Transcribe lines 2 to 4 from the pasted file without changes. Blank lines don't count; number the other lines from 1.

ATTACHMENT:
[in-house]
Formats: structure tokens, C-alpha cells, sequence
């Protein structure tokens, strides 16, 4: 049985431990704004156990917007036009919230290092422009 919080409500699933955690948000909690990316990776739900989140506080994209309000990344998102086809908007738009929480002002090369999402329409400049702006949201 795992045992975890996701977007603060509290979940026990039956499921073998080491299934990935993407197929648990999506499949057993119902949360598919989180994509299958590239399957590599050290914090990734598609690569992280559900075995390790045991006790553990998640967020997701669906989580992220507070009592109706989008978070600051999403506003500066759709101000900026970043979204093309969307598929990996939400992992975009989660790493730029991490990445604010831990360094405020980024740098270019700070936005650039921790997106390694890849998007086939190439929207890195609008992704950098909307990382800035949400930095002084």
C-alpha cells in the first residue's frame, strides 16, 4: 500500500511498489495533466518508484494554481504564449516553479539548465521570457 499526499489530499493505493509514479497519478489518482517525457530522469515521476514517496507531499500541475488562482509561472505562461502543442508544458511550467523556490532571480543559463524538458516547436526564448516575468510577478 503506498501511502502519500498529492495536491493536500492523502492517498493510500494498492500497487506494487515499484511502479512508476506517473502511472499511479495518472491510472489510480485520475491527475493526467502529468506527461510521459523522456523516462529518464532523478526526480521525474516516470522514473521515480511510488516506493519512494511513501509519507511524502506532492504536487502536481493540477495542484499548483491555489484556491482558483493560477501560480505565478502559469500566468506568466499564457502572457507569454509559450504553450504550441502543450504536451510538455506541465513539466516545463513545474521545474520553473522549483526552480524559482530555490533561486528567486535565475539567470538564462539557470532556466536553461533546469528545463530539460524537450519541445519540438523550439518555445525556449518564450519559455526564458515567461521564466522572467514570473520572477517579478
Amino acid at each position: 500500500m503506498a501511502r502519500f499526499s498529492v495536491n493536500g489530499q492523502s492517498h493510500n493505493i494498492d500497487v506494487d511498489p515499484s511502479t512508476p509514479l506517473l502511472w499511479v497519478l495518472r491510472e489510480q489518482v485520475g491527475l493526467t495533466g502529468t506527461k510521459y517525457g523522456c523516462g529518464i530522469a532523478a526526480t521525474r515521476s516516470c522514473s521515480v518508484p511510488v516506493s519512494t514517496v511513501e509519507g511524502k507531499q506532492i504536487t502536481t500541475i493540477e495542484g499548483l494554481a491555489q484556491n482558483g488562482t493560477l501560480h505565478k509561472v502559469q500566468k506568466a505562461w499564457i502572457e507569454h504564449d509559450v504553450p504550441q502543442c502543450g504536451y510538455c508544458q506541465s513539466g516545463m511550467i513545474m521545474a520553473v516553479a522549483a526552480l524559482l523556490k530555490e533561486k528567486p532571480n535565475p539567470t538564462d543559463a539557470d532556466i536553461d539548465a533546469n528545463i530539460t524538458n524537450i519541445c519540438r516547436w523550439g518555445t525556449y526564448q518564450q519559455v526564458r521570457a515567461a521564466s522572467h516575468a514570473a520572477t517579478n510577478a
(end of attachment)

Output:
Formats: structure tokens, C-alpha cells, sequence
């Protein structure tokens, strides 16, 4: 049985431990704004156990917007036009919230290092422009 919080409500699933955690948000909690990316990776739900989140506080994209309000990344998102086809908007738009929480002002090369999402329409400049702006949201 795992045992975890996701977007603060509290979940026990039956499921073998080491299934990935993407197929648990999506499949057993119902949360598919989180994509299958590239399957590599050290914090990734598609690569992280559900075995390790045991006790553990998640967020997701669906989580992220507070009592109706989008978070600051999403506003500066759709101000900026970043979204093309969307598929990996939400992992975009989660790493730029991490990445604010831990360094405020980024740098270019700070936005650039921790997106390694890849998007086939190439929207890195609008992704950098909307990382800035949400930095002084």
C-alpha cells in the first residue's frame, strides 16, 4: 500500500511498489495533466518508484494554481504564449516553479539548465521570457 499526499489530499493505493509514479497519478489518482517525457530522469515521476514517496507531499500541475488562482509561472505562461502543442508544458511550467523556490532571480543559463524538458516547436526564448516575468510577478 503506498501511502502519500498529492495536491493536500492523502492517498493510500494498492500497487506494487515499484511502479512508476506517473502511472499511479495518472491510472489510480485520475491527475493526467502529468506527461510521459523522456523516462529518464532523478526526480521525474516516470522514473521515480511510488516506493519512494511513501509519507511524502506532492504536487502536481493540477495542484499548483491555489484556491482558483493560477501560480505565478502559469500566468506568466499564457502572457507569454509559450504553450504550441502543450504536451510538455506541465513539466516545463513545474521545474520553473522549483526552480524559482530555490533561486528567486535565475539567470538564462539557470532556466536553461533546469528545463530539460524537450519541445519540438523550439518555445525556449518564450519559455526564458515567461521564466522572467514570473520572477517579478